Ramaphosa defends police and SANDF in Covid-19 crackdown
Reports of abuse of power and violence, with eight reported dead, are allegations without ‘specificities’, the president says
President Cyril Ramaphosa has defended the conduct of the 18,000 police and SA National Defence Force (SANDF) personnel enforcing the government’s Covid-19 shutdown regulations — and maintains that he has “no specific knowledge” of law enforcement officials behaving unconstitutionally.
While stressing that he does not take the allegations of police and defence force “abuse of power” — made in an urgent court application in the Pretoria high court by the Fair and Equitable Society (FES) NGO — “lightly”, the president said its application “simply alleges abuse without any specificities”. He described the FES’s case as “misconceived”.
As of Friday afternoon, eight people had reportedly died as a consequence of law enforcement actions during the shutdown, in contrast to the seven people who have died as a result of Covid-19 itself. These incidents are under investigation by police watchdog, the Independent Police Investigative Directorate (Ipid).
The FES wants the court to order that members of the police and defence force violated the constitutional rights of South Africans, the SA Police Service Act, and Government Gazette in using violence, excessive force, torture and assault in enforcing the regulations.
Using videos sourced largely from social media, as well as news reports, the FES maintains there is clear evidence that police and defence force members have acted unconstitutionally in their enforcement of the state’s shutdown regulations.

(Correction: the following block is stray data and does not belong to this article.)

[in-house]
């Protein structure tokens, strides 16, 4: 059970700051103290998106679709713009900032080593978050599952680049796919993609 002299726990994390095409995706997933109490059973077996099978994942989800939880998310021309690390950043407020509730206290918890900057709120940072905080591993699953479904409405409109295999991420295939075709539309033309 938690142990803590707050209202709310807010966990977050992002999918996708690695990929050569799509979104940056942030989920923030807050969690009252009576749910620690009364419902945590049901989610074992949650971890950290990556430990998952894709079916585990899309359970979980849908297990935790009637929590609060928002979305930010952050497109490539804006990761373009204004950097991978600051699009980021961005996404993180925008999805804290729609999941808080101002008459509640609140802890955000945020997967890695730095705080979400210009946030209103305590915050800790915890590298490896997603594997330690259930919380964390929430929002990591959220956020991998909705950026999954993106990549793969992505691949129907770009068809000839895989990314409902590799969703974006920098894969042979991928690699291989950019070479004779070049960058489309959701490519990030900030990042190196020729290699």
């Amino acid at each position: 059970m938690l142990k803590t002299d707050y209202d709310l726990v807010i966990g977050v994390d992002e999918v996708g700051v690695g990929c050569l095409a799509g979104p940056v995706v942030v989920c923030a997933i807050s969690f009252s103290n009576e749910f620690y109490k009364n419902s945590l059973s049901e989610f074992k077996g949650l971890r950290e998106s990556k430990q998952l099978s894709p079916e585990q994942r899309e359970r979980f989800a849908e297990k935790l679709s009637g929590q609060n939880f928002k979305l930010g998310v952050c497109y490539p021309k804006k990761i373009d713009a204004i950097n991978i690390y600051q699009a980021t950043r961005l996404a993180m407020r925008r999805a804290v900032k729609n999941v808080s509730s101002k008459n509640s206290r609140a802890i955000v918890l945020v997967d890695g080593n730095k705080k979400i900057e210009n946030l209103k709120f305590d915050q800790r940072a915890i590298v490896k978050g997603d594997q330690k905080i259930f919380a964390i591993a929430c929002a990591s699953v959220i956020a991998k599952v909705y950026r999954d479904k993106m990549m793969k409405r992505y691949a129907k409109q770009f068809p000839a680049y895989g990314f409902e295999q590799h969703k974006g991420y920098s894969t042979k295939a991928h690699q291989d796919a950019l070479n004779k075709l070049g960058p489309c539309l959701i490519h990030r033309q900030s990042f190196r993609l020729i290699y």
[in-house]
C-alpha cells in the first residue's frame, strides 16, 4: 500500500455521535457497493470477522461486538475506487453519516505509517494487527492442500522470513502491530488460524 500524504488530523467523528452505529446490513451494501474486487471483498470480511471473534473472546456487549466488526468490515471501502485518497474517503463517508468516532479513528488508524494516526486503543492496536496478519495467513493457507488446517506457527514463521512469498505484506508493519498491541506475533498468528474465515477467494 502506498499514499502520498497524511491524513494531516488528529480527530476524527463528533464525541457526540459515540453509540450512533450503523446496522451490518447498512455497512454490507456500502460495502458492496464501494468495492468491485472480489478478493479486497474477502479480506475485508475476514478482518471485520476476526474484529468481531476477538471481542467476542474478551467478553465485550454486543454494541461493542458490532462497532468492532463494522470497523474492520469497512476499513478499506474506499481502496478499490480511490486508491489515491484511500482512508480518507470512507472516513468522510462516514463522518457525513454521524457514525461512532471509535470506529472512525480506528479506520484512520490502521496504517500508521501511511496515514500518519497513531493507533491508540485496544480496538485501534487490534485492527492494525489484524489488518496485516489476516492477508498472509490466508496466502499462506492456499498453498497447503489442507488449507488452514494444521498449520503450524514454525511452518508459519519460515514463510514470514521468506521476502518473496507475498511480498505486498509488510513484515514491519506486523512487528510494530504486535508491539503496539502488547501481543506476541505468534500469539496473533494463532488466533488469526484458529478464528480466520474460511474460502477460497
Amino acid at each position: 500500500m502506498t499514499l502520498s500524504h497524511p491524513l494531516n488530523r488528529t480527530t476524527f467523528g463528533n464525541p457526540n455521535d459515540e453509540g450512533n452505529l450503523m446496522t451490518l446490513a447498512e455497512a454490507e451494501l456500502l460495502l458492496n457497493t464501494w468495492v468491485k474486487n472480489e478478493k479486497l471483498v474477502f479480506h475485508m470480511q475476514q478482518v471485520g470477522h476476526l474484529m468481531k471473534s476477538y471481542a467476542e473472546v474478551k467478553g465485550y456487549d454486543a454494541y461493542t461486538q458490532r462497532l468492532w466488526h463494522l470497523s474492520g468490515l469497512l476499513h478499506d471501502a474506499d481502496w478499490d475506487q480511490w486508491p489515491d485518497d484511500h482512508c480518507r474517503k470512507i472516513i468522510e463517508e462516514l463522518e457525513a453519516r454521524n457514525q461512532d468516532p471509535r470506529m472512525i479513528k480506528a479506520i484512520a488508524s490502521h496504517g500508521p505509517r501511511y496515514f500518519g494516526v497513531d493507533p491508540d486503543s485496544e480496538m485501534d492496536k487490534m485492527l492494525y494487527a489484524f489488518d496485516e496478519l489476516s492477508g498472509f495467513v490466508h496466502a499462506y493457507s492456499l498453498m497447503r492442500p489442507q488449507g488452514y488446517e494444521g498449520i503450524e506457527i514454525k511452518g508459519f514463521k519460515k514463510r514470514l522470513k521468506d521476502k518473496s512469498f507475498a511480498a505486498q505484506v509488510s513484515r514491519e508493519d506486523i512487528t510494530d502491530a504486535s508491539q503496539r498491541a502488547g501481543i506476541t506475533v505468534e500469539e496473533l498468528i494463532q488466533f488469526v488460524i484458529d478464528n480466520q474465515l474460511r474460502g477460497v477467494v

It wants law enforcement to be interdicted from engaging in such conduct in the future and has asked the Pretoria high court to rule that “the state of disaster as declared by the minister of co-operative governance and traditional affairs under Government Gazette has not and does not suspend constitutional rights of all South Africans”.
“I have no reason to believe that they have acted unlawfully, and in the event that there may be incidents of unlawful conduct on their part, such conduct must be reported to the relevant authorities,” the president said in papers filed at the Pretoria high court on Friday afternoon.
Condemnation, if true
Ramaphosa has also stressed that he believes the state’s shutdown was the decisive action needed to “save lives before the coronavirus reaches proportions that would have a significant strain on our medical system and add to the social maladies our country already faces”.
“I am convinced that this extraordinary intervention will later prove to be the one intervention we adopted that averted an unprecedented calamity for our nation,” he states. “I knew it would have a considerable impact on people’s livelihoods, on the life of our society and our economy. However, the human cost of delaying the intervention was too ghastly to contemplate.”
In his court papers, Ramaphosa says that “should there be any complaint about the conduct of our security personnel, such complaints must, indeed, be lodged with the relevant authorities tasked with the investigation of such matters”.
He said, like the ministers of police Bheki Cele and defence Nosiviwe Mapisa-Nqakula, he condemns “any act of abuse that may have been committed by any of security personnel” deployed to enforce the shutdown regulations.
Ramaphosa also said that if the incidents of violence alleged by the FES “have indeed occurred, they deserve condemnation” and should be reported to Ipid. “However, [the FES] must assist us with more than just reference to unidentified culprits circulating on various media platforms.”
Ramaphosa says all his cabinet ministers — including Cele and Mapisa-Nqakula — “have acted impeccably and spared no effort in defence of our citizens against Covid-19 since the first infection was recorded. Where mistakes have been made in these uncharted waters, they have acted swiftly to remedy the situation and issue clear directives”.